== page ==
The Duchess Movie Review
Now, they may be technical Oscars. It's too soon to catapult Saul Dibb's exquisite period biopic into the Best Picture race, what with 20 or 30 award-hungry competitors left to screen over the next three months. But you can book Dibb's handsome picture for the craft categories -- costume, art direction, makeup, and set design. And if there's any justice in this industry, Duchess will score nods for Rachel Portman's elegant score and for leading lady Keira Knightley, who delivers the most mature, versatile, and devastating performance of her young career (can you believe she's only 23?)
Amanda Foreman's lovingly crafted biography of Georgiana Cavendish (Knightley) ascends to the screen with Duchess. As the story goes, in 1774, Georgiana entered an arranged marriage to the Duke of Devonshire (a cold, detached Ralph Fiennes) on the promise she'd bear a male heir. The relationship gradually resembled a slow and steady funeral procession, however, as Georgiana birthed consecutive daughters, the duke entertained various mistresses, and the pressures of life in the royal spotlight mounted.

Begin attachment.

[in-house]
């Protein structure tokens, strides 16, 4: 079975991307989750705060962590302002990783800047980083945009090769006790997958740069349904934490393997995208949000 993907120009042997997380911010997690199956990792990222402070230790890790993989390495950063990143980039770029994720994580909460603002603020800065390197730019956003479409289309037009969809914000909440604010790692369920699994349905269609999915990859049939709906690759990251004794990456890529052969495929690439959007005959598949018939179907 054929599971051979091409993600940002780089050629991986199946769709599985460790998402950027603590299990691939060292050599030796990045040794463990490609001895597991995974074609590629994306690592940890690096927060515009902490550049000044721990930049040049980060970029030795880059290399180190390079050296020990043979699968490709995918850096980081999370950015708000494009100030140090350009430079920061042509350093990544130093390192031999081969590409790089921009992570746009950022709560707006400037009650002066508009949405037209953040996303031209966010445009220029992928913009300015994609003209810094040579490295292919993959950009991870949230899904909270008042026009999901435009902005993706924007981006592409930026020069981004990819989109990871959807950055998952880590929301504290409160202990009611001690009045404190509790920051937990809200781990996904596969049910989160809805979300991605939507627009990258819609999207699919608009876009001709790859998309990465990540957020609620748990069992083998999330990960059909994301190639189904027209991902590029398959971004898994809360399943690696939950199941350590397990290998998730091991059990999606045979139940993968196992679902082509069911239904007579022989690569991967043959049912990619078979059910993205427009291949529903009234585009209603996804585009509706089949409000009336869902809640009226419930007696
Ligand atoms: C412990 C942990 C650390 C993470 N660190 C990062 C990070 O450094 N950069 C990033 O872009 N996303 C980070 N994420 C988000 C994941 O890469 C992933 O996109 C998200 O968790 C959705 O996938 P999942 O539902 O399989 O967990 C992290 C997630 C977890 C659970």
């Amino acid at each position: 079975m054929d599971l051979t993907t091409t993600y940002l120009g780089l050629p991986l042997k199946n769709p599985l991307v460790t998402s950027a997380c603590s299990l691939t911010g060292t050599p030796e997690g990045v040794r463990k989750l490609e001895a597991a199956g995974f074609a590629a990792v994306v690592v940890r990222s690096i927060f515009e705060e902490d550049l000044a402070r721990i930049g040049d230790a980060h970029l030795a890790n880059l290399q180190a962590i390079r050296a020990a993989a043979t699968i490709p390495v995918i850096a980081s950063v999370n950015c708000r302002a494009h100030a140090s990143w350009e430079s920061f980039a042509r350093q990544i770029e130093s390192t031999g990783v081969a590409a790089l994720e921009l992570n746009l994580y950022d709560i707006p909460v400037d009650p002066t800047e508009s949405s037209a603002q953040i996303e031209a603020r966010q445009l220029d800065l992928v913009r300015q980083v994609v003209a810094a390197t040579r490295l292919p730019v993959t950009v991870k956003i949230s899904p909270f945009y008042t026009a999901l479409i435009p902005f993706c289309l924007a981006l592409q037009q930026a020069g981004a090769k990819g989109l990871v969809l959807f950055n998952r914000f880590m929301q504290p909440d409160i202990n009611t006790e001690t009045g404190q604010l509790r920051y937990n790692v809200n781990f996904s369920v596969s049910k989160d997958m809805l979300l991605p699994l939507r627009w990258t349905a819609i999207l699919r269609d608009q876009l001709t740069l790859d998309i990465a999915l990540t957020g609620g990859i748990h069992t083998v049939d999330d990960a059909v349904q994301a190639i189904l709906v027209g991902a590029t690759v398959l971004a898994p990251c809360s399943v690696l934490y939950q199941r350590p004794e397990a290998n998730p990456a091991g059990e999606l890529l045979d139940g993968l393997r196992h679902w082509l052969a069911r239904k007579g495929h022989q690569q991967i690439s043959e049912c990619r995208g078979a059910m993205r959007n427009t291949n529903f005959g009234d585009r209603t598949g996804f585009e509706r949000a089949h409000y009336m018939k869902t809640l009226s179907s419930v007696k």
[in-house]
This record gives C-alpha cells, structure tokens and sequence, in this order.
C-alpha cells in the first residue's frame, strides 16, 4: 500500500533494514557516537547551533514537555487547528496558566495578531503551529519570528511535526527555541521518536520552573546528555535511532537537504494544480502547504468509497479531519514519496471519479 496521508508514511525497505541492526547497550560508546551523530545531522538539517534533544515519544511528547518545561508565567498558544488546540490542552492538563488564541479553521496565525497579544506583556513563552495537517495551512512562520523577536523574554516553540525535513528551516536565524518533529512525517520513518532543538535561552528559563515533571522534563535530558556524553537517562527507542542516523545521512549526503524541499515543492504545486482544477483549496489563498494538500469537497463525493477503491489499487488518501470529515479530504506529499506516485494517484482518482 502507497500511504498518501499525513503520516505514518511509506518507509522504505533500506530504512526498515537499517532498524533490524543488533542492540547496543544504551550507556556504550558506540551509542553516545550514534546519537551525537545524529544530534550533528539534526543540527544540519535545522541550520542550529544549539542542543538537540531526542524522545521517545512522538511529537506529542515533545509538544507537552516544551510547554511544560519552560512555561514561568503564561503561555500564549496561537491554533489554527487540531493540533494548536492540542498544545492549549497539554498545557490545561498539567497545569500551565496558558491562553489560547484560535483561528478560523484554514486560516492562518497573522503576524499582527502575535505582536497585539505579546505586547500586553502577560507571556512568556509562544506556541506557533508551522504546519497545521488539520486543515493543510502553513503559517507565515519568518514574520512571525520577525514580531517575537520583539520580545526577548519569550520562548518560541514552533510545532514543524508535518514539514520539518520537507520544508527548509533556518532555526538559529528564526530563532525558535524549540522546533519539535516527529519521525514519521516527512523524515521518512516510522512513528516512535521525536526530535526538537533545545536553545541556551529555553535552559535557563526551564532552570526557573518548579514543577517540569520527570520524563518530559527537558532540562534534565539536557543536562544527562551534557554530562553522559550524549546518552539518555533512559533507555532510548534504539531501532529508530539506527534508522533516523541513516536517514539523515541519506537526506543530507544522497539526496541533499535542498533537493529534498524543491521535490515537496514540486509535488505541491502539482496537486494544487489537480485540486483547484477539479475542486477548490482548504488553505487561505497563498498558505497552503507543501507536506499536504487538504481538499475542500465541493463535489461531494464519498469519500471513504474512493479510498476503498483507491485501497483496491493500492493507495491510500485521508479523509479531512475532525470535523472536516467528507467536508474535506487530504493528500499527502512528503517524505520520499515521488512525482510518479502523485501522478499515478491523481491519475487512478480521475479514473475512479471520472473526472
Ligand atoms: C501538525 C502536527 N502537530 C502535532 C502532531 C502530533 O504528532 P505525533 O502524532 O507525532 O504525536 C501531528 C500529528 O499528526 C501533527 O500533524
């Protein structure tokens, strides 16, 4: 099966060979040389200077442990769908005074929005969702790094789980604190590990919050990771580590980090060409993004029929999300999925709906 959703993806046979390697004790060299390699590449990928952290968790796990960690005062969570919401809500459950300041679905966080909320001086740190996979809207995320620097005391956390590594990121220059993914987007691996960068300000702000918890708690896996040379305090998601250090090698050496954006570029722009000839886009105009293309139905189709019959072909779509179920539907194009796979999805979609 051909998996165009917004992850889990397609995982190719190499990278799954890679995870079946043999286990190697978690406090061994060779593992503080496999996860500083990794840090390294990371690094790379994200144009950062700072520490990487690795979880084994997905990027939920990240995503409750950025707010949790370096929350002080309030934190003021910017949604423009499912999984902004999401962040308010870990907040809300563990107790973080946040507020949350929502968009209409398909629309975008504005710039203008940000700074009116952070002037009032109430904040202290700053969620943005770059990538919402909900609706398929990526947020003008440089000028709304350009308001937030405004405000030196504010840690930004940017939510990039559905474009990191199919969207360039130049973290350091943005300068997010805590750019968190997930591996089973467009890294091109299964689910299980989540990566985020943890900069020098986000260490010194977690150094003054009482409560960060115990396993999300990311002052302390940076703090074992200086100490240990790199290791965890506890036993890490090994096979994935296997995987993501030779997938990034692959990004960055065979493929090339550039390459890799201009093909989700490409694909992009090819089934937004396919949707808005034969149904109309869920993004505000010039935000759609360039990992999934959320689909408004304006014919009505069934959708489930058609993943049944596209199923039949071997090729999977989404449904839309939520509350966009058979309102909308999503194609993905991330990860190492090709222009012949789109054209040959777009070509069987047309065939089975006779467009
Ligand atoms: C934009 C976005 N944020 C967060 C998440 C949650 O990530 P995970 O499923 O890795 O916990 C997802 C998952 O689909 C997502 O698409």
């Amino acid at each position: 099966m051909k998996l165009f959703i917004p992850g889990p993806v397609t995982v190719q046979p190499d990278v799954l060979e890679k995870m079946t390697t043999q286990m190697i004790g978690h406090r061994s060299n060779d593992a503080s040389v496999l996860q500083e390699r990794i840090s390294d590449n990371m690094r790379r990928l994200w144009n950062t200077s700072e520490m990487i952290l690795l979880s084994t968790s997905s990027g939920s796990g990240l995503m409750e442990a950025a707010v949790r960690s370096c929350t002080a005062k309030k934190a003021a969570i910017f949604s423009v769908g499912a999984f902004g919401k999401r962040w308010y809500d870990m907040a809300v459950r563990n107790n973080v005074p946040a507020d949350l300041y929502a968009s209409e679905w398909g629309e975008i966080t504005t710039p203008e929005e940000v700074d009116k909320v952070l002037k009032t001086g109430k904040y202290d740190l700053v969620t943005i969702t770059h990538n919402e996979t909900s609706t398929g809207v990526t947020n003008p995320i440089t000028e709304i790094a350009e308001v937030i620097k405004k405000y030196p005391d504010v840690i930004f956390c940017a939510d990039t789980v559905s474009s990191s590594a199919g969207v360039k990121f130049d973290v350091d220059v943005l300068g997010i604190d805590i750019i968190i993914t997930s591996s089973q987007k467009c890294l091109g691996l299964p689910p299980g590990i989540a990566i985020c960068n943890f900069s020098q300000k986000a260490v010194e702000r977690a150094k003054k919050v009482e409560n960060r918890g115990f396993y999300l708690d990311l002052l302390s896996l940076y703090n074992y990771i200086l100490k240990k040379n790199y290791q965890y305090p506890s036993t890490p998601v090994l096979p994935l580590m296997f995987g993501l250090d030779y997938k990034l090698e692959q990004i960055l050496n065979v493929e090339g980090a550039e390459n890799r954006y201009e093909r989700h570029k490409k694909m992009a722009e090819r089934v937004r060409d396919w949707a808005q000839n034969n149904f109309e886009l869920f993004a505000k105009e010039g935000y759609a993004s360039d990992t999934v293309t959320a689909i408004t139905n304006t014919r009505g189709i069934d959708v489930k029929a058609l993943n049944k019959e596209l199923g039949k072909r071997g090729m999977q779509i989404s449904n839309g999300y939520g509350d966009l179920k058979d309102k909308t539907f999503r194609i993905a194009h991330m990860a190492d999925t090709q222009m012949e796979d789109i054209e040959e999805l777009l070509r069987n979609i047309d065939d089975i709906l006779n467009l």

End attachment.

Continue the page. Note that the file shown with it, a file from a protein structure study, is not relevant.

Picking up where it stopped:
The late Diana, Princess of Wales, happens to be a direct descendent of Georgiana, a fact Paramount Vantage's marketing department chooses to play up when selling this scandalous drama. It's understandable, as comparisons to Diana and Charles are within reach, but not blatant. Dibb portrays Georgiana as a fashion inspiration, a loving mother, and faithful spouse who often swooped in to smooth her husband's coarse communication skills -- especially politically, with regards to the Whig party.
Duchess could survive alone on fractured marriages and pregnancy pauses. But Georgiana lived a far more scandalous life, and while the film tones down her drinking and gambling addictions, it heats up with lesbian experimentation, bastard children, and countless other bedroom affairs. Georgiana finds a confidante in her contemporary, Lady Elizabeth "Bess" Foster (Hayley Atwell), but endures a slap in the face when the duke takes a liking to the lass. Meanwhile, Duchess explores the power of celebrity endorsement, as Georgiana uses her notoriety to promote the political cravings of her teen crush, Charles Grey (Dominic Cooper).
Dibb has found talent at every step while crafting Duchess. Set decorator Rebecca Alleway and production designer Michael Carlin collaborate on lavish playgrounds of opulence for cinematographer Gyula Pados to shoot. I love the aristocratic score composed by Oscar-winner Portman (Emma). And there's heartbreak hiding in the corners of this film that will reduce you to tears once you're invested. Duchess satisfies those seeking not only a gorgeous period piece, but a meaty slice of royal history.
Pass the duchess on the left hand side.
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